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Life: Dealing with Thalassemia

Anu Prabhakar
Filed on July 17, 2009

Sabiha Hassan, who recently completed school, wants to become a psychologist. As she speaks from her hospital bed, a small sack of blood hangs on an IV pole and a tube is attached to her arm. A blood transfusion is in progress but she remains nonchalant — after all, this is something she has been doing ever since she was a two-month old baby.

Sabiha is a thalassemic major patient, one among many cared for at the Dubai Thalassemia Centre at Al Wasl Hospital. “I have blood transfusions every three weeks. The transfusions grew more frequent because I use more blood as I grow older. Of course, it is a little more difficult than leading a normal life, but I believe that we are all tested by God,” Sabiha says, leaning back on her pillow. She ensured the disorder never affected her studies. “I fix an appointment for the transfusion a day before or after the exams. I have had my friends coming over to the hospital and we studied together during exams.”

Sabiha’s assuredness makes doubts about thalassemia being a deadly disorder fade at this point… only to return during a chat with Dr Ahmed Mohammed Kadhim, Specialist Registrar, Thalassemia Centre. During the chat, it transpires that patients afflicted with thalassemia major have a short lifespan. “We do have patients approaching their 40s but with frequent blood transfusions there will be an iron overload in their tissues, which can damage the heart, the liver and the pancreas,” explains Dr Ahmed. And blood transfusion is a management, not a cure. “The only cure for Thalassemia is a bone marrow transplantation so that the patient’s diseased marrow can be replaced with a well functioning one.” The procedure is not currently performed in the UAE, Dr Ahmed adds. “After the procedure, the child will have a 95 per cent chance of leading a healthy life, free from thalassemia. Still, there is a 10 to 20 per cent chance of the procedure resulting in complications and a five to 10 per cent chance of death.”

Blood transfusions alone, in Dubai, cost about Dh 50,000 to 70,000 per year — this, not including the nurses’, doctors’, laboratory and other expenses. But at the Thalassemia Centre, Dubai, the expenses are covered by numerous charitable institutions and foundations.

To dispose the excess iron overload in the body of the patient, an injection must be administered to the patient through a special pump — five or seven days a week — which must remain injected for around eight to 10 hours every day. “But the problem is that patients do not comply with the need to use this because of the pain,” says Dr Ahmed. The long hours of use also makes the patient shirk the injection.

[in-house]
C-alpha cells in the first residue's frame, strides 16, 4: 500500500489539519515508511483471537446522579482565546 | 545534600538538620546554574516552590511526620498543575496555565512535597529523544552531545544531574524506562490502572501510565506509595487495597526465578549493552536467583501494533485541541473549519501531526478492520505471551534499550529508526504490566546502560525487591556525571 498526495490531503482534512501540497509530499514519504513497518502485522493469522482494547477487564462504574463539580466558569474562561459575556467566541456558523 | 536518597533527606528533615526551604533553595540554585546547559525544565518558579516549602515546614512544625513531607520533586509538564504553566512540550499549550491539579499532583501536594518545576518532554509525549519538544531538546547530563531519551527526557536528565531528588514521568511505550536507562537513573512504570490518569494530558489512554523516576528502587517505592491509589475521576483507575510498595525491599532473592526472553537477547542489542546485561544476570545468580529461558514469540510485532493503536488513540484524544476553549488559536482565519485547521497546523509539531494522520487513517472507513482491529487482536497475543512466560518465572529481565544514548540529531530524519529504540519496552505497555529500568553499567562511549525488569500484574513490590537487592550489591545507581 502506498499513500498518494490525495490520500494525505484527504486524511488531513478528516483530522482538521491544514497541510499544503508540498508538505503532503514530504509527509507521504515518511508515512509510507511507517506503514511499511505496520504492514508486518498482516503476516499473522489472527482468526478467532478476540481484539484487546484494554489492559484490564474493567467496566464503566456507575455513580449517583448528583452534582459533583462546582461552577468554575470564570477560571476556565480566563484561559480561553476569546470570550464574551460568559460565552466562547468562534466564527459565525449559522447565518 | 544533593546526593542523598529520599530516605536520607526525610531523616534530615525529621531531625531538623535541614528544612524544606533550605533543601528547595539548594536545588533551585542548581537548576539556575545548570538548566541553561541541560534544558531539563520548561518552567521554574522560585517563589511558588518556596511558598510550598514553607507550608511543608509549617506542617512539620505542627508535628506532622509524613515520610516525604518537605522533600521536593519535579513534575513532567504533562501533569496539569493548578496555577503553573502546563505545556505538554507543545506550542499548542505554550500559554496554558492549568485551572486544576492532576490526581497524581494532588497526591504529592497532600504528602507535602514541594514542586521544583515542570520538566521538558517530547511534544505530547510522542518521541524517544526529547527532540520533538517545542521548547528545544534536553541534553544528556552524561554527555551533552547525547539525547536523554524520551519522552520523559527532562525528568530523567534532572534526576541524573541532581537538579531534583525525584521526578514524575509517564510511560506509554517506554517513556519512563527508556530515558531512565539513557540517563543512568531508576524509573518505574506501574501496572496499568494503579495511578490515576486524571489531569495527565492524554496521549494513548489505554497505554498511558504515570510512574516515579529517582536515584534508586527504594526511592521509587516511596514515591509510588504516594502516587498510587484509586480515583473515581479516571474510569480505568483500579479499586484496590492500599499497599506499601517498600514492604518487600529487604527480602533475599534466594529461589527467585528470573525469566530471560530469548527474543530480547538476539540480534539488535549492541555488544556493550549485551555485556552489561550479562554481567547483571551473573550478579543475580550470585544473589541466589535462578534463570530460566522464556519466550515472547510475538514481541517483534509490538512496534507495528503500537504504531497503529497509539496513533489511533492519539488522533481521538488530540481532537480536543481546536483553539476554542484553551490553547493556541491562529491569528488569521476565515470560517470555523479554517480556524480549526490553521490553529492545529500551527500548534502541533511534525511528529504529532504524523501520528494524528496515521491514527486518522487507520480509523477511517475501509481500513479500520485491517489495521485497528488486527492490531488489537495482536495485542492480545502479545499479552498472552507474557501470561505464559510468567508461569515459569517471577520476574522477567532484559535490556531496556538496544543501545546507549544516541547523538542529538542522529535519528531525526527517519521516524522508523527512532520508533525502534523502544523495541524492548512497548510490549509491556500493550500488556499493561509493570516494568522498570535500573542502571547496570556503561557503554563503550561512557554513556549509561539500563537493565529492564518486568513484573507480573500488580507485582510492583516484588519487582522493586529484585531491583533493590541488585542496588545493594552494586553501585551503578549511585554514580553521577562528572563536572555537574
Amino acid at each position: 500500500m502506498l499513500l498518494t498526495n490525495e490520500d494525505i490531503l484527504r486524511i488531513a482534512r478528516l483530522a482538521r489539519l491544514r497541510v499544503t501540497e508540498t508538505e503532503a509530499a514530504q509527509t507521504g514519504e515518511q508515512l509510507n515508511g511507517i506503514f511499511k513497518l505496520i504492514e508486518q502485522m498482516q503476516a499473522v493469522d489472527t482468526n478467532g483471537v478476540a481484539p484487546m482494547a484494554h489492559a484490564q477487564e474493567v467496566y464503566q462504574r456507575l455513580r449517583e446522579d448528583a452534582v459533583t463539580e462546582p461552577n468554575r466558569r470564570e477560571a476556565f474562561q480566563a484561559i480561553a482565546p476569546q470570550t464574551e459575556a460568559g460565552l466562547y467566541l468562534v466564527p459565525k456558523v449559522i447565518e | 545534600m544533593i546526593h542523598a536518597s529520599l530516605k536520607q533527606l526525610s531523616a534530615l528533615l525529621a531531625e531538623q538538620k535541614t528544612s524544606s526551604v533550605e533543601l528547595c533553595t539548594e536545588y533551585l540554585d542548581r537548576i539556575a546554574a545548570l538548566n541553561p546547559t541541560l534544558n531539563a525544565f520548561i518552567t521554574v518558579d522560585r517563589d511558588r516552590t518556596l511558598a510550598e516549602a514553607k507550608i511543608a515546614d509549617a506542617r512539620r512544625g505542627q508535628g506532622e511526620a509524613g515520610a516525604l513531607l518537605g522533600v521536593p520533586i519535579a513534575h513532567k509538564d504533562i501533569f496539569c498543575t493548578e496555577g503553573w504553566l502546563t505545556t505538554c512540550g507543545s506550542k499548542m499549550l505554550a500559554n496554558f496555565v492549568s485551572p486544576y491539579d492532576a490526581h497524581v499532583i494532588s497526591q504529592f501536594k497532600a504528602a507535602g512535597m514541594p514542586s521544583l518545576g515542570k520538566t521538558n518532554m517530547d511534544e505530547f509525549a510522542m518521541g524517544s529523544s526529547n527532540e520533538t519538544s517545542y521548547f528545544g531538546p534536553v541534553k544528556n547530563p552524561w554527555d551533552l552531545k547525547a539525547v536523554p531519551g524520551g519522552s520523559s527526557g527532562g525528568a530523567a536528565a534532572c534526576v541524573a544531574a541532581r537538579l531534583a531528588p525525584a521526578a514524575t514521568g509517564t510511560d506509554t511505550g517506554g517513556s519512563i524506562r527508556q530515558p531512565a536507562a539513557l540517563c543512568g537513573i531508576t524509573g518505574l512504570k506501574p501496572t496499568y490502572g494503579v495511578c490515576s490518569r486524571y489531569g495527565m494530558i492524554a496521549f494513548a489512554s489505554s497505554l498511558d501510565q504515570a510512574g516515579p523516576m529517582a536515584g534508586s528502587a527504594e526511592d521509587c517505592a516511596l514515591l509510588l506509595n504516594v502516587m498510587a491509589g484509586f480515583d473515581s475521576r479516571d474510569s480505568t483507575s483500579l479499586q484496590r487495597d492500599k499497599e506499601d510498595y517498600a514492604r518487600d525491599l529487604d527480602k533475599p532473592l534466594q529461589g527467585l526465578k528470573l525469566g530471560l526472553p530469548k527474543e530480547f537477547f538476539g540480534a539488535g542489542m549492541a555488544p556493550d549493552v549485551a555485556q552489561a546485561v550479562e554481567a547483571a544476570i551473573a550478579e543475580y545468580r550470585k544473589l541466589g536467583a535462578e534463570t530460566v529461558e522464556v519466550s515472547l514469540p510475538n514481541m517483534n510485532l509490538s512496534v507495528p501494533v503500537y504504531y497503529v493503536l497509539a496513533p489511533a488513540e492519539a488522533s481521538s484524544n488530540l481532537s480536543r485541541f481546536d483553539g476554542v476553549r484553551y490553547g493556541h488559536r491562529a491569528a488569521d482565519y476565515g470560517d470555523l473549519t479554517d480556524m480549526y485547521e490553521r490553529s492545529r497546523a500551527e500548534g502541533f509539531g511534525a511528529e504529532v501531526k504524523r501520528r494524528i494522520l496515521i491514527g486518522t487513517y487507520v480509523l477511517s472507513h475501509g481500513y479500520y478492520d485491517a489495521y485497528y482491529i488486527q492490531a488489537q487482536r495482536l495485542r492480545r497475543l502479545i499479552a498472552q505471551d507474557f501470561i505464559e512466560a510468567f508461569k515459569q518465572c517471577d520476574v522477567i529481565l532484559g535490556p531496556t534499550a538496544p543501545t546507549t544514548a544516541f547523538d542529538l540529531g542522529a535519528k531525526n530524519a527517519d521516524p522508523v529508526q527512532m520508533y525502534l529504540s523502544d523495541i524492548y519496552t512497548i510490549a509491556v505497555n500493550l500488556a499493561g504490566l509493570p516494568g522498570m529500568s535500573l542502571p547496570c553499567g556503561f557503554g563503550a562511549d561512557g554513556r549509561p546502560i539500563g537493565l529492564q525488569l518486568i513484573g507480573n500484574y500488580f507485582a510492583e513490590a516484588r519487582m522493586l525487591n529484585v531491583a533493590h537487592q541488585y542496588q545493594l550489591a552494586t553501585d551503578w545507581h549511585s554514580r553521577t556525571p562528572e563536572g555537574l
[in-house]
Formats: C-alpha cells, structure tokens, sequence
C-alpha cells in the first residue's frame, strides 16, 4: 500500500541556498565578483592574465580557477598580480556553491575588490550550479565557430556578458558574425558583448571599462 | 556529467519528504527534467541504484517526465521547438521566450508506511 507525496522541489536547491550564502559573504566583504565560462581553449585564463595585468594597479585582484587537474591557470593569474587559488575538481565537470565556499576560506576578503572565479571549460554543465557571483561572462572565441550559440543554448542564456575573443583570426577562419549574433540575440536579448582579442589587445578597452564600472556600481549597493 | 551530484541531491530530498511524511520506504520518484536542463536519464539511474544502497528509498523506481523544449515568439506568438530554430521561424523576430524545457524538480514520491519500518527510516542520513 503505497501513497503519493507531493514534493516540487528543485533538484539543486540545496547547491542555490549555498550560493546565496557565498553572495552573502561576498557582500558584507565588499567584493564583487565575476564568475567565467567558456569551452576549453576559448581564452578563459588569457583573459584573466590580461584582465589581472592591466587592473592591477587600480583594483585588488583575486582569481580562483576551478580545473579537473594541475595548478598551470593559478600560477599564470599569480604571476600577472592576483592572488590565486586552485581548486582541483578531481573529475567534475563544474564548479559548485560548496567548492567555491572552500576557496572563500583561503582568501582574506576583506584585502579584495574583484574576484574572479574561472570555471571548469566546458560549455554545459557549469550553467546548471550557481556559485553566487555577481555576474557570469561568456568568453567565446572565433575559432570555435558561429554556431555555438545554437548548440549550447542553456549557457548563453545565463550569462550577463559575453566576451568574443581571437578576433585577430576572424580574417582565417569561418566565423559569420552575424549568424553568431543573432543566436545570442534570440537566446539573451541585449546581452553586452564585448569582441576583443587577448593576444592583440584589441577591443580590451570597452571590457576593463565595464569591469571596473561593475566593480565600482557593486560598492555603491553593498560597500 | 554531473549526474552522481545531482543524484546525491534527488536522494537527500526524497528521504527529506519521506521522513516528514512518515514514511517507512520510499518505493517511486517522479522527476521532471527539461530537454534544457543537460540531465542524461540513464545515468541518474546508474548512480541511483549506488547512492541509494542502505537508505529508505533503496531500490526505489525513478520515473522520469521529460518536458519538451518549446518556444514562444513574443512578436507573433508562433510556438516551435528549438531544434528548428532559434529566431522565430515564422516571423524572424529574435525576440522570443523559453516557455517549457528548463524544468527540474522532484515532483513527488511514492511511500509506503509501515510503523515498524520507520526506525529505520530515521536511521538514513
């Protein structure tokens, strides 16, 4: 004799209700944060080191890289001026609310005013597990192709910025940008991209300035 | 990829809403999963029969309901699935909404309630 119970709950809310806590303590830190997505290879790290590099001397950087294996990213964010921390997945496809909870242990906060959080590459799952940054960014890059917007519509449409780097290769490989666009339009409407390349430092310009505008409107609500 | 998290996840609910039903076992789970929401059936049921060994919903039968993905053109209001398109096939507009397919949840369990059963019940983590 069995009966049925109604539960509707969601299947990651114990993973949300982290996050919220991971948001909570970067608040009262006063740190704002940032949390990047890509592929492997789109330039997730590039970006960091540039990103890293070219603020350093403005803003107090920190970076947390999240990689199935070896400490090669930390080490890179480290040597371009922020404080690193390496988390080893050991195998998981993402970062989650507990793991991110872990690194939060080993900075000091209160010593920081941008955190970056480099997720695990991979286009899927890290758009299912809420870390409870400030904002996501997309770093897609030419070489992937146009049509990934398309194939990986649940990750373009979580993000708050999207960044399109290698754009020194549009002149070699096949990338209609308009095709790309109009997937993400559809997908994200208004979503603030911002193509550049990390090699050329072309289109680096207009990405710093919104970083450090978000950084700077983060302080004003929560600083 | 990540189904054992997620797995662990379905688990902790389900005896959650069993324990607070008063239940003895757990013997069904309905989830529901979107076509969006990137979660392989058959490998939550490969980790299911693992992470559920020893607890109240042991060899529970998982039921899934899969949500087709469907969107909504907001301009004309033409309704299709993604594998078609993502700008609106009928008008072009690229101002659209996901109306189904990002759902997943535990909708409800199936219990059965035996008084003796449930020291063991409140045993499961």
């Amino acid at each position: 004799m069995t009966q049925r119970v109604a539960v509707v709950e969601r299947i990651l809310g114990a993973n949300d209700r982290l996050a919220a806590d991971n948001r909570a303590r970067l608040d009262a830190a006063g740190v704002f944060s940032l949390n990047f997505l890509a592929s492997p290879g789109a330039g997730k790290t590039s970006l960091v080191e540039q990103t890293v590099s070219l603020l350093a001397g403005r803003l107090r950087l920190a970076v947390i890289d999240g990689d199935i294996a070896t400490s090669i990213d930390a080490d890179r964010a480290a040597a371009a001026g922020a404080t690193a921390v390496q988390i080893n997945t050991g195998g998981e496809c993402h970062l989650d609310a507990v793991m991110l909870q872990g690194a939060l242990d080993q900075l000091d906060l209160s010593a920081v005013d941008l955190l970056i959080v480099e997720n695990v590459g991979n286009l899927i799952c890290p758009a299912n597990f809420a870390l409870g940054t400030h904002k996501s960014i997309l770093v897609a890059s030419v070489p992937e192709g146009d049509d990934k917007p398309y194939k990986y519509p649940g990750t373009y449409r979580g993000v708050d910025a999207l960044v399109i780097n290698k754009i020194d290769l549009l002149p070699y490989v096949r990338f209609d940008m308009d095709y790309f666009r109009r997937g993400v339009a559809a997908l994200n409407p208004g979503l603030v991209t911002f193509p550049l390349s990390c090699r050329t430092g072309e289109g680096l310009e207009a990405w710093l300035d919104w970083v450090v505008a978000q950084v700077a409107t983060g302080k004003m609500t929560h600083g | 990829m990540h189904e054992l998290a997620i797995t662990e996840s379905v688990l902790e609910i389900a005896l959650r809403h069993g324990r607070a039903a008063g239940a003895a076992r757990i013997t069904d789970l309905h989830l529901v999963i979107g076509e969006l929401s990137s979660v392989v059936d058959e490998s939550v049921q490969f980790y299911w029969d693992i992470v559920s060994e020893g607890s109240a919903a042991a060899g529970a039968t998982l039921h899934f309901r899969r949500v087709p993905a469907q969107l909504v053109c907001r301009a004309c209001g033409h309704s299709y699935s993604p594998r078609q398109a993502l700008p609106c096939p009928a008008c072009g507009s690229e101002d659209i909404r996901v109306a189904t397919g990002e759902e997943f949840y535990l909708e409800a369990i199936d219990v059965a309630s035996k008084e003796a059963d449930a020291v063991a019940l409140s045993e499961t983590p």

What sets thalassemia apart from most ailments is that awareness programmes do not target the patients — but rather the carriers of the disease, the thalassemic minors. While explaining the reason for this shift in focus, Dr Ahmed points out, “Carriers of the disease can live normally and will not show symptoms.” Hence, identifying these carriers through a special blood test is becoming an increasingly urgent need.

Couples planning to start a family should keep in mind that a diseased chromosome from one parent and a normal chromosome from the other have a 50 per cent chance of resulting in an offspring who is a carrier. And if both partners are thalassemic minors, there is a 25 per cent chance of their child being a thalassemic major — which is why a blood test should gain priority over any other plans before fixing a wedding date. Even as the doctor speaks, 17-year-old Raheel Saghir is a minute away from having a transfusion. After two nurses read out Raheel’s and the donor’s blood specifications (which included a ‘K negative’ — a blood subgroup), Raheel gets ready for his transfusion.

Born and brought up in the UAE, Raheel was diagnosed with thalassemia when he was a baby. Both his parents are thalassemic minors. “My 16-year-old brother has thalassemia major, too, but my sister is fine, mashallah,” says Raheel.

Having a brother with the same disorder has helped Raheel deal with thalassemia more easily. “We come for blood transfusions together,” he smiles.

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